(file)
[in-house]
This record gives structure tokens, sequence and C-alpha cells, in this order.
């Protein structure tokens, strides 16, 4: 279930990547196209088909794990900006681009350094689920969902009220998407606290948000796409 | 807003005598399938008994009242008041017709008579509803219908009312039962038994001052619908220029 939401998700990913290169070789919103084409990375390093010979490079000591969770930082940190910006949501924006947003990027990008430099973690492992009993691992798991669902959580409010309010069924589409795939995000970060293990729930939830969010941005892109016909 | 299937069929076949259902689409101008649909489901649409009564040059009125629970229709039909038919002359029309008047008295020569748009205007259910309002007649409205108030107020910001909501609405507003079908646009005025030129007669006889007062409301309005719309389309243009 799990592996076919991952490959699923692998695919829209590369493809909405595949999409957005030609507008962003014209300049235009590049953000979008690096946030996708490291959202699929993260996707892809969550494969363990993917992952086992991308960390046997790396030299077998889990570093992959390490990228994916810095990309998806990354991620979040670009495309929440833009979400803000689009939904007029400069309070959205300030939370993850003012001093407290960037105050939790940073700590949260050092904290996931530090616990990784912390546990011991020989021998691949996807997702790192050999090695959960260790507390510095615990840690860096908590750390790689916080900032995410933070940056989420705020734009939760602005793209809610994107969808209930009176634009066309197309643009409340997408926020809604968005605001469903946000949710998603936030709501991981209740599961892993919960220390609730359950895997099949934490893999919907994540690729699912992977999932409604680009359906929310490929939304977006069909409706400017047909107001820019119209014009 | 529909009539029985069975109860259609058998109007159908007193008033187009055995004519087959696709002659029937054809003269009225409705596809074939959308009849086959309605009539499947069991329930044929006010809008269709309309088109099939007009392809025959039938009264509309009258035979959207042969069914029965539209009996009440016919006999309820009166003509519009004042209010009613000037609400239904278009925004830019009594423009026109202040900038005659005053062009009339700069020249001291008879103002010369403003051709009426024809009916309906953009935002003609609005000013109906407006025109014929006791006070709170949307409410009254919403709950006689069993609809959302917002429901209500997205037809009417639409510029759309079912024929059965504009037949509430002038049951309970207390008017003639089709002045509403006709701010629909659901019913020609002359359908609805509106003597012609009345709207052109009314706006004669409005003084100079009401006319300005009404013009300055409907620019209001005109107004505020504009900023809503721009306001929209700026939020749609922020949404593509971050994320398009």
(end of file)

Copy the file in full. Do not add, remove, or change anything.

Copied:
[in-house]
This record gives structure tokens, sequence and C-alpha cells, in this order.
């Protein structure tokens, strides 16, 4: 279930990547196209088909794990900006681009350094689920969902009220998407606290948000796409 | 807003005598399938008994009242008041017709008579509803219908009312039962038994001052619908220029 939401998700990913290169070789919103084409990375390093010979490079000591969770930082940190910006949501924006947003990027990008430099973690492992009993691992798991669902959580409010309010069924589409795939995000970060293990729930939830969010941005892109016909 | 299937069929076949259902689409101008649909489901649409009564040059009125629970229709039909038919002359029309008047008295020569748009205007259910309002007649409205108030107020910001909501609405507003079908646009005025030129007669006889007062409301309005719309389309243009 799990592996076919991952490959699923692998695919829209590369493809909405595949999409957005030609507008962003014209300049235009590049953000979008690096946030996708490291959202699929993260996707892809969550494969363990993917992952086992991308960390046997790396030299077998889990570093992959390490990228994916810095990309998806990354991620979040670009495309929440833009979400803000689009939904007029400069309070959205300030939370993850003012001093407290960037105050939790940073700590949260050092904290996931530090616990990784912390546990011991020989021998691949996807997702790192050999090695959960260790507390510095615990840690860096908590750390790689916080900032995410933070940056989420705020734009939760602005793209809610994107969808209930009176634009066309197309643009409340997408926020809604968005605001469903946000949710998603936030709501991981209740599961892993919960220390609730359950895997099949934490893999919907994540690729699912992977999932409604680009359906929310490929939304977006069909409706400017047909107001820019119209014009 | 529909009539029985069975109860259609058998109007159908007193008033187009055995004519087959696709002659029937054809003269009225409705596809074939959308009849086959309605009539499947069991329930044929006010809008269709309309088109099939007009392809025959039938009264509309009258035979959207042969069914029965539209009996009440016919006999309820009166003509519009004042209010009613000037609400239904278009925004830019009594423009026109202040900038005659005053062009009339700069020249001291008879103002010369403003051709009426024809009916309906953009935002003609609005000013109906407006025109014929006791006070709170949307409410009254919403709950006689069993609809959302917002429901209500997205037809009417639409510029759309079912024929059965504009037949509430002038049951309970207390008017003639089709002045509403006709701010629909659901019913020609002359359908609805509106003597012609009345709207052109009314706006004669409005003084100079009401006319300005009404013009300055409907620019209001005109107004505020504009900023809503721009306001929209700026939020749609922020949404593509971050994320398009």